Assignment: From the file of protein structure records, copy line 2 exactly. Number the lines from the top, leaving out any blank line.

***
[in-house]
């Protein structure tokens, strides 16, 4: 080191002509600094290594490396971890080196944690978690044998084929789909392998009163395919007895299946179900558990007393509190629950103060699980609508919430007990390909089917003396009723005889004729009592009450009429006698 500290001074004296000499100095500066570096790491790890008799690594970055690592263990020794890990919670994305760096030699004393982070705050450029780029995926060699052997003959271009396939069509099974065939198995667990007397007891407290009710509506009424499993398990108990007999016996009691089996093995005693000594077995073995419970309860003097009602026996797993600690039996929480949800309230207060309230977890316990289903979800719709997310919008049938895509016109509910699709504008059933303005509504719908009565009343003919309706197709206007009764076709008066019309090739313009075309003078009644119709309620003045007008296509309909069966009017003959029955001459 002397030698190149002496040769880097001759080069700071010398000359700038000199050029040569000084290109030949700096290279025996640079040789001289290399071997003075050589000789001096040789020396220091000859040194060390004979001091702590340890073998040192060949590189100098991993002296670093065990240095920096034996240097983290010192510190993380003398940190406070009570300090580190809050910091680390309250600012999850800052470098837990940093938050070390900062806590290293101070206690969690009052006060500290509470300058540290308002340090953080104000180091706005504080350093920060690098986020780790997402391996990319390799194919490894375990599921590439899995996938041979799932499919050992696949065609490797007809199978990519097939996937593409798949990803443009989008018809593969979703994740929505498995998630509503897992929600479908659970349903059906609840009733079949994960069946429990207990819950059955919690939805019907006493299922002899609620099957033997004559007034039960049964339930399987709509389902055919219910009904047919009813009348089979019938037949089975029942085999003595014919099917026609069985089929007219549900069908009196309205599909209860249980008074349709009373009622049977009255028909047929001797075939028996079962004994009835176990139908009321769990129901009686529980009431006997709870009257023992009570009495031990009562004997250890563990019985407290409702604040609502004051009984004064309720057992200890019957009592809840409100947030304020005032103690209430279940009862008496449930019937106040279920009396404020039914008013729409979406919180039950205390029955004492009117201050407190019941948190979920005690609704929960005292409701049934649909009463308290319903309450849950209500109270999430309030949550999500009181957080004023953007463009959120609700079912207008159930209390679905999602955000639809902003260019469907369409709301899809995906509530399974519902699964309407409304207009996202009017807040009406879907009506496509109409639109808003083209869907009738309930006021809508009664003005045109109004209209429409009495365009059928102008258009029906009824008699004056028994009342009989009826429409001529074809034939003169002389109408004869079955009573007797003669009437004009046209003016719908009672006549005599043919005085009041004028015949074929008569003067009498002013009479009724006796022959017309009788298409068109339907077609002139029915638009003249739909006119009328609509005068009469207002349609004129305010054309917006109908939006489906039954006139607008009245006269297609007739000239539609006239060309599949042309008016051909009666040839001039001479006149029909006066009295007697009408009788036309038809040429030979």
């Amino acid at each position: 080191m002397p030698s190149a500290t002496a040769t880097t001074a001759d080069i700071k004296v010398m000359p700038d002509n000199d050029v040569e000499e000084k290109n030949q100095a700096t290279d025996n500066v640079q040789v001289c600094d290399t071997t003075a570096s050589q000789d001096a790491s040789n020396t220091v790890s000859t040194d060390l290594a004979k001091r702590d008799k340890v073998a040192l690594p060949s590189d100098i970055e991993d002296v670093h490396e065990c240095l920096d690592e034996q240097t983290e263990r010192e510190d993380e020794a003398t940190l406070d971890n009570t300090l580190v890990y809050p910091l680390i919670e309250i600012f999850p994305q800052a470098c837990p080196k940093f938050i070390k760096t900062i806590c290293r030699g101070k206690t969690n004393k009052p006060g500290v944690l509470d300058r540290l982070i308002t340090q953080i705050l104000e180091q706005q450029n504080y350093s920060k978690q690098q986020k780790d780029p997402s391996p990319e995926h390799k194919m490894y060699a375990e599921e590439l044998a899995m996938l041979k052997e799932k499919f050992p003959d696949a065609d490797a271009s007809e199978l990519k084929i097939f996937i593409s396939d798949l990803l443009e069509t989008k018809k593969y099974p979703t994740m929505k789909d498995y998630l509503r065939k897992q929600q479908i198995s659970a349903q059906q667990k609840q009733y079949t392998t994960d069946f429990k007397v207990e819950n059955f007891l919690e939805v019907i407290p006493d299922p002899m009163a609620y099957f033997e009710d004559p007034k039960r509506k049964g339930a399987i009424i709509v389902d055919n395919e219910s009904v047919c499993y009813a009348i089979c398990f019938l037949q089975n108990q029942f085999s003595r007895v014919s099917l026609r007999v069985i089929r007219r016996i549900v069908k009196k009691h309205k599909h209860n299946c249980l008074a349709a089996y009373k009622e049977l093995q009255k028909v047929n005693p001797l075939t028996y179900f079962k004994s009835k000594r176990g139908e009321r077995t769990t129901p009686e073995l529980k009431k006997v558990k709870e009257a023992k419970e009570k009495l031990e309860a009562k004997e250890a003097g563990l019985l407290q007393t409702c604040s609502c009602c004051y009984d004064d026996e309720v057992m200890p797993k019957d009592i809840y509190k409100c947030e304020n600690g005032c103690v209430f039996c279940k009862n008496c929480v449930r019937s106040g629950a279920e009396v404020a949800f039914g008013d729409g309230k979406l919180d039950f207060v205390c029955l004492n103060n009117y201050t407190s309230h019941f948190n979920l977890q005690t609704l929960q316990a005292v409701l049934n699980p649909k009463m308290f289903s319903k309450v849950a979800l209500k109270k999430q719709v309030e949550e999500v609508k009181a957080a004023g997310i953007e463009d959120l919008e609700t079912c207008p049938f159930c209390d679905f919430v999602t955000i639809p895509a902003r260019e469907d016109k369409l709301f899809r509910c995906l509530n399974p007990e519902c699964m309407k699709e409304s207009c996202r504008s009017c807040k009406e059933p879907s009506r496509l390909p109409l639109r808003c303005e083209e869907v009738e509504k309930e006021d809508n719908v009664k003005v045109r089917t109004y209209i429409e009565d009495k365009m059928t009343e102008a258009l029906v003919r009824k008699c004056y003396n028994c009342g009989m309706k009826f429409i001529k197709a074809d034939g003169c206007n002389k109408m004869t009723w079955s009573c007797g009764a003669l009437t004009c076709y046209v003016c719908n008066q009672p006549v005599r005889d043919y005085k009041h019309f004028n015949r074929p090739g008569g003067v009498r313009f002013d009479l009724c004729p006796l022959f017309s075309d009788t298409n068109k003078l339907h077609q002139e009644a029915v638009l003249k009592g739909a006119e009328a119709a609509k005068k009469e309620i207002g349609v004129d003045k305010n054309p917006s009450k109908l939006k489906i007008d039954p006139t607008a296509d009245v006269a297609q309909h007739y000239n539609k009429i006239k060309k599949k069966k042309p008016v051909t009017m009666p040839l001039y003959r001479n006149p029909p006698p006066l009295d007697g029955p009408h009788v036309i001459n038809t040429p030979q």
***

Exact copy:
């Protein structure tokens, strides 16, 4: 080191002509600094290594490396971890080196944690978690044998084929789909392998009163395919007895299946179900558990007393509190629950103060699980609508919430007990390909089917003396009723005889004729009592009450009429006698 500290001074004296000499100095500066570096790491790890008799690594970055690592263990020794890990919670994305760096030699004393982070705050450029780029995926060699052997003959271009396939069509099974065939198995667990007397007891407290009710509506009424499993398990108990007999016996009691089996093995005693000594077995073995419970309860003097009602026996797993600690039996929480949800309230207060309230977890316990289903979800719709997310919008049938895509016109509910699709504008059933303005509504719908009565009343003919309706197709206007009764076709008066019309090739313009075309003078009644119709309620003045007008296509309909069966009017003959029955001459 002397030698190149002496040769880097001759080069700071010398000359700038000199050029040569000084290109030949700096290279025996640079040789001289290399071997003075050589000789001096040789020396220091000859040194060390004979001091702590340890073998040192060949590189100098991993002296670093065990240095920096034996240097983290010192510190993380003398940190406070009570300090580190809050910091680390309250600012999850800052470098837990940093938050070390900062806590290293101070206690969690009052006060500290509470300058540290308002340090953080104000180091706005504080350093920060690098986020780790997402391996990319390799194919490894375990599921590439899995996938041979799932499919050992696949065609490797007809199978990519097939996937593409798949990803443009989008018809593969979703994740929505498995998630509503897992929600479908659970349903059906609840009733079949994960069946429990207990819950059955919690939805019907006493299922002899609620099957033997004559007034039960049964339930399987709509389902055919219910009904047919009813009348089979019938037949089975029942085999003595014919099917026609069985089929007219549900069908009196309205599909209860249980008074349709009373009622049977009255028909047929001797075939028996079962004994009835176990139908009321769990129901009686529980009431006997709870009257023992009570009495031990009562004997250890563990019985407290409702604040609502004051009984004064309720057992200890019957009592809840409100947030304020005032103690209430279940009862008496449930019937106040279920009396404020039914008013729409979406919180039950205390029955004492009117201050407190019941948190979920005690609704929960005292409701049934649909009463308290319903309450849950209500109270999430309030949550999500009181957080004023953007463009959120609700079912207008159930209390679905999602955000639809902003260019469907369409709301899809995906509530399974519902699964309407409304207009996202009017807040009406879907009506496509109409639109808003083209869907009738309930006021809508009664003005045109109004209209429409009495365009059928102008258009029906009824008699004056028994009342009989009826429409001529074809034939003169002389109408004869079955009573007797003669009437004009046209003016719908009672006549005599043919005085009041004028015949074929008569003067009498002013009479009724006796022959017309009788298409068109339907077609002139029915638009003249739909006119009328609509005068009469207002349609004129305010054309917006109908939006489906039954006139607008009245006269297609007739000239539609006239060309599949042309008016051909009666040839001039001479006149029909006066009295007697009408009788036309038809040429030979």